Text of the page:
Las Vegas - Social, mobile, cloud and the explosion of data are a "nexus of forces" that have taken enterprise needs for identity and access management and propelled them to the forefront.
That was the message Monday that opened Gartner's annual Identity and Access Management conference. Those four computing trends threaten to expose many enterprise IAM infrastructures as antiquated. To re-enforce the point, a large swath of the audience of 800 plus raised their hands when asked if they were attending the conference for the first time.
"We are not projecting some ivory tower thoughts, all of this is at your front door today," said Perry Carpenter, research director at Gartner. "Now you are here saying how do we deal with it."
The "it" is being fueled by trends in cloud, mobile and social computing along with piles of data seeping from the nooks and cranny of every repository both inside and outside the enterprise.
Today, users have more access to more data, more ways to share that data and more devices with which to access that data. To complete the enterprise conundrum, IT today has less oversight on all of those variables.
"Bring your own device happened long ago," said Chris Howard, managing vice president of research at Gartner. "Now it is about bring your own everything. And identity has an important role in making that work."
Howard said at the center of the nexus are people who work with the expectation they can connect to each other and to data. Enterprises must heed the expectations of their users and build an identity architecture that delivers what they want without compromising the organization.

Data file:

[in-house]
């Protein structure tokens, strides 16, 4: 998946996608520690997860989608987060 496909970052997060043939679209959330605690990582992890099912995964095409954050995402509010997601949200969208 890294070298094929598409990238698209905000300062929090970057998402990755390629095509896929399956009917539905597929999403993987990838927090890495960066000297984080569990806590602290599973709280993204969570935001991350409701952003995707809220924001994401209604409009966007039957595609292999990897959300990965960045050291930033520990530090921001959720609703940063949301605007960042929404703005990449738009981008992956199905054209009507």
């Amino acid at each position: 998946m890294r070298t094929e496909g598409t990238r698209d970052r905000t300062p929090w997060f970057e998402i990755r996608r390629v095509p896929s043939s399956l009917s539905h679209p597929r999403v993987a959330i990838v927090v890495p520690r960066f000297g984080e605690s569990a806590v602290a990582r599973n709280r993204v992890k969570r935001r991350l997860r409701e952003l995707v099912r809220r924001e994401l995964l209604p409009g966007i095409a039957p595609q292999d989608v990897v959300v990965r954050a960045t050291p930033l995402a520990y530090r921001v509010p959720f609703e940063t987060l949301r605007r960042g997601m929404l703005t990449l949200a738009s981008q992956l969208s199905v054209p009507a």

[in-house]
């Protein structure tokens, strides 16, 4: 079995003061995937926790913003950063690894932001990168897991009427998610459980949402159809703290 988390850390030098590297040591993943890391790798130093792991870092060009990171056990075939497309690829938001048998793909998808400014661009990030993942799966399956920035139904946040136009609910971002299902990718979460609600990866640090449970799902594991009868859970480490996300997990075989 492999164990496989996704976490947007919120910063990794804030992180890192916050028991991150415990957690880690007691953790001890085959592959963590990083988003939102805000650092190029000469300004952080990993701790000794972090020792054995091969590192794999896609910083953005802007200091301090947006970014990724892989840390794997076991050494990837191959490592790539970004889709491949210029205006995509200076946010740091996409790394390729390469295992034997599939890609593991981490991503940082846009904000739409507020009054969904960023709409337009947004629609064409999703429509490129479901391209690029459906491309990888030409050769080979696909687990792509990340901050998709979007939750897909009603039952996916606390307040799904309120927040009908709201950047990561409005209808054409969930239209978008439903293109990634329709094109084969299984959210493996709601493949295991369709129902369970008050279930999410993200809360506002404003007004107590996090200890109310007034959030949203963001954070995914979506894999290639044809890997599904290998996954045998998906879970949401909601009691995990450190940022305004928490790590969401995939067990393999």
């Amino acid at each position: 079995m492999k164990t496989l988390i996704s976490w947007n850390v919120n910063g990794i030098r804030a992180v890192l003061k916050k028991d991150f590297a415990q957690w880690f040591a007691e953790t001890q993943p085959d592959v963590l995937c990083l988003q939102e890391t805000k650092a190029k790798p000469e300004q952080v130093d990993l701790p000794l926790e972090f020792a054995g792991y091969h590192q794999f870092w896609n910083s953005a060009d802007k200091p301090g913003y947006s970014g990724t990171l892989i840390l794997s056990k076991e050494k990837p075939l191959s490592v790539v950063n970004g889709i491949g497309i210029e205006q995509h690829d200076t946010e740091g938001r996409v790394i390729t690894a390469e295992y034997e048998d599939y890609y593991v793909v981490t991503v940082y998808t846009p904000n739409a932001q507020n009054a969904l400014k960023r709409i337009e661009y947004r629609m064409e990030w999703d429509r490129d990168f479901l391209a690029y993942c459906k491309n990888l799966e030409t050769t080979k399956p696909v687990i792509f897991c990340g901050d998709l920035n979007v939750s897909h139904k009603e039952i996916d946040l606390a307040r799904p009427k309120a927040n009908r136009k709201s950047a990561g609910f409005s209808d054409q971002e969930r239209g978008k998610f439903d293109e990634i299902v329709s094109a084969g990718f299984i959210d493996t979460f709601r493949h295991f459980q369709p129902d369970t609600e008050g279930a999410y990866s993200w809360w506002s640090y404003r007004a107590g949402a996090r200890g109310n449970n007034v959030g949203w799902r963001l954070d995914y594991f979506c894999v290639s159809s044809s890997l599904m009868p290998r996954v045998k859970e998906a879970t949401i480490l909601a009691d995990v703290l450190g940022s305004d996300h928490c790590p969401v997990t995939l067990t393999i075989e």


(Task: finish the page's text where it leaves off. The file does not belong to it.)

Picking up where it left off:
"We have to move from IT that is highly prescriptive," says Howard. "Today we don't know how people will use the technology you put in their hands. So all of this makes your job hard."
Earl Perkins, research vice president at Gartner, said it is wrong for the enterprise to think IAM's value is in the control that it provides, "it is the fact it allows the enterprise to make intelligent business decisions. Today we talk about IAM too much in the technology sense."
But as much as the nexus of forces are impacting enterprise IT, Perkins says expertise exists today that can be applied to the transition.
Enterprises have IAM experiences, he says, that are useful, such as building trust mechanisms that can apply to the social media environment to ensure users are who they say they are. Or for subtracting access issues from mobile computing so that no matter the device or the user's location access controls are consistent.
"I believe with the nexus of forces, as it weaves within IAM, we will see more opportunity than challenges," said Perkins.
And he says part of the opportunity is for IAM architects who, having carried the ID banner this far, are now finding converts in other areas of the business such as CEOs who have not only heard of IAM but are willing to listen and spend.